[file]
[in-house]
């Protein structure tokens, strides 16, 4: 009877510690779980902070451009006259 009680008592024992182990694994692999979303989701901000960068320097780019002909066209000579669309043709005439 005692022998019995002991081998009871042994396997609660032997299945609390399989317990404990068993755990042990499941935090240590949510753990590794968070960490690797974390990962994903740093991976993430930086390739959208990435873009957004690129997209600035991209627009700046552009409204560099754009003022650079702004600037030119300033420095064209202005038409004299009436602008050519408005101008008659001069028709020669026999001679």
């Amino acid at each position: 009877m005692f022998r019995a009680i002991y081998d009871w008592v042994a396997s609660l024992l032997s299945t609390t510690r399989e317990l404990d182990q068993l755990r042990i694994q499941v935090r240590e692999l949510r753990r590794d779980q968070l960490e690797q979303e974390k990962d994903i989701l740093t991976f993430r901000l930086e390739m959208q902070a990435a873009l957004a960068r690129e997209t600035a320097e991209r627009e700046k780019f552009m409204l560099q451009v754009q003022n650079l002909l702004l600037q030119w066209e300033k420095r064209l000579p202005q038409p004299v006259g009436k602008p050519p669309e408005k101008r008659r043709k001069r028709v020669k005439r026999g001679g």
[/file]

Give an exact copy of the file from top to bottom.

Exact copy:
[in-house]
């Protein structure tokens, strides 16, 4: 009877510690779980902070451009006259 009680008592024992182990694994692999979303989701901000960068320097780019002909066209000579669309043709005439 005692022998019995002991081998009871042994396997609660032997299945609390399989317990404990068993755990042990499941935090240590949510753990590794968070960490690797974390990962994903740093991976993430930086390739959208990435873009957004690129997209600035991209627009700046552009409204560099754009003022650079702004600037030119300033420095064209202005038409004299009436602008050519408005101008008659001069028709020669026999001679």
């Amino acid at each position: 009877m005692f022998r019995a009680i002991y081998d009871w008592v042994a396997s609660l024992l032997s299945t609390t510690r399989e317990l404990d182990q068993l755990r042990i694994q499941v935090r240590e692999l949510r753990r590794d779980q968070l960490e690797q979303e974390k990962d994903i989701l740093t991976f993430r901000l930086e390739m959208q902070a990435a873009l957004a960068r690129e997209t600035a320097e991209r627009e700046k780019f552009m409204l560099q451009v754009q003022n650079l002909l702004l600037q030119w066209e300033k420095r064209l000579p202005q038409p004299v006259g009436k602008p050519p669309e408005k101008r008659r043709k001069r028709v020669k005439r026999g001679g």